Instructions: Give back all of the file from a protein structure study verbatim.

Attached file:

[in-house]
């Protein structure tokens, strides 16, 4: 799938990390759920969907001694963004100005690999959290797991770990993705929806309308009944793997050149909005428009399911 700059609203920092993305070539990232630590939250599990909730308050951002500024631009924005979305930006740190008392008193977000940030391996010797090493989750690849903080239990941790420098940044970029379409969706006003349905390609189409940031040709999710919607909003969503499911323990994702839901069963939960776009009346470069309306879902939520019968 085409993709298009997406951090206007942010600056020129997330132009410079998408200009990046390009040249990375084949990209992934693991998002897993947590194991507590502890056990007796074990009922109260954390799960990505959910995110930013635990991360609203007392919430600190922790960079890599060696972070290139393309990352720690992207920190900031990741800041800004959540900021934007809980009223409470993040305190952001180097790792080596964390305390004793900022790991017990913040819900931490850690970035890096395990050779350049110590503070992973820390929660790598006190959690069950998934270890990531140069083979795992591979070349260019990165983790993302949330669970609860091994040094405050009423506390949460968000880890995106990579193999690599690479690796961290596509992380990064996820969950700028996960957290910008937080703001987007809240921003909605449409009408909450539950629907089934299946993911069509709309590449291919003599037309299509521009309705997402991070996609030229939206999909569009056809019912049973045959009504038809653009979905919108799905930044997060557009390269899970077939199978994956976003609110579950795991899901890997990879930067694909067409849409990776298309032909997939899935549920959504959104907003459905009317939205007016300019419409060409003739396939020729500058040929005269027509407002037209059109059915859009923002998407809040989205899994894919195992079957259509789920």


[in-house]
């Protein structure tokens, strides 16, 4: 799938990390759920969907001694963004100005690999959290797991770990993705929806309308009944793997050149909005428009399911 700059609203920092993305070539990232630590939250599990909730308050951002500024631009924005979305930006740190008392008193977000940030391996010797090493989750690849903080239990941790420098940044970029379409969706006003349905390609189409940031040709999710919607909003969503499911323990994702839901069963939960776009009346470069309306879902939520019968 085409993709298009997406951090206007942010600056020129997330132009410079998408200009990046390009040249990375084949990209992934693991998002897993947590194991507590502890056990007796074990009922109260954390799960990505959910995110930013635990991360609203007392919430600190922790960079890599060696972070290139393309990352720690992207920190900031990741800041800004959540900021934007809980009223409470993040305190952001180097790792080596964390305390004793900022790991017990913040819900931490850690970035890096395990050779350049110590503070992973820390929660790598006190959690069950998934270890990531140069083979795992591979070349260019990165983790993302949330669970609860091994040094405050009423506390949460968000880890995106990579193999690599690479690796961290596509992380990064996820969950700028996960957290910008937080703001987007809240921003909605449409009408909450539950629907089934299946993911069509709309590449291919003599037309299509521009309705997402991070996609030229939206999909569009056809019912049973045959009504038809653009979905919108799905930044997060557009390269899970077939199978994956976003609110579950795991899901890997990879930067694909067409849409990776298309032909997939899935549920959504959104907003459905009317939205007016300019419409060409003739396939020729500058040929005269027509407002037209059109059915859009923002998407809040989205899994894919195992079957259509789920």